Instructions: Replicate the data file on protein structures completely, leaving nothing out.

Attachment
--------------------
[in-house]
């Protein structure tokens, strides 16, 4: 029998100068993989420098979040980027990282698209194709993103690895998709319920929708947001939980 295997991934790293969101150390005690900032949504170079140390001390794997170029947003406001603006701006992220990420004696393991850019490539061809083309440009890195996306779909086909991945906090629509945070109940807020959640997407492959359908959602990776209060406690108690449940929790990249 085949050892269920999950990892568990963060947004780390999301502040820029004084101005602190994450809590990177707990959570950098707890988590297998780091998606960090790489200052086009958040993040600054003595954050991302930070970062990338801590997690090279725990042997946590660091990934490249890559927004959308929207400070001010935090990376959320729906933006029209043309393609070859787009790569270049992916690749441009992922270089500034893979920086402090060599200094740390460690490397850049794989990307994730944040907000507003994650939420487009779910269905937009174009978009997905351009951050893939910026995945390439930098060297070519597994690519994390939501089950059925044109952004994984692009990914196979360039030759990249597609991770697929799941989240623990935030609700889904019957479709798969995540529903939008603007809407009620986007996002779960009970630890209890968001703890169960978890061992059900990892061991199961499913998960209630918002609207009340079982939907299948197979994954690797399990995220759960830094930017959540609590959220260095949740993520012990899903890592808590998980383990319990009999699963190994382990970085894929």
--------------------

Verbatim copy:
[in-house]
């Protein structure tokens, strides 16, 4: 029998100068993989420098979040980027990282698209194709993103690895998709319920929708947001939980 295997991934790293969101150390005690900032949504170079140390001390794997170029947003406001603006701006992220990420004696393991850019490539061809083309440009890195996306779909086909991945906090629509945070109940807020959640997407492959359908959602990776209060406690108690449940929790990249 085949050892269920999950990892568990963060947004780390999301502040820029004084101005602190994450809590990177707990959570950098707890988590297998780091998606960090790489200052086009958040993040600054003595954050991302930070970062990338801590997690090279725990042997946590660091990934490249890559927004959308929207400070001010935090990376959320729906933006029209043309393609070859787009790569270049992916690749441009992922270089500034893979920086402090060599200094740390460690490397850049794989990307994730944040907000507003994650939420487009779910269905937009174009978009997905351009951050893939910026995945390439930098060297070519597994690519994390939501089950059925044109952004994984692009990914196979360039030759990249597609991770697929799941989240623990935030609700889904019957479709798969995540529903939008603007809407009620986007996002779960009970630890209890968001703890169960978890061992059900990892061991199961499913998960209630918002609207009340079982939907299948197979994954690797399990995220759960830094930017959540609590959220260095949740993520012990899903890592808590998980383990319990009999699963190994382990970085894929």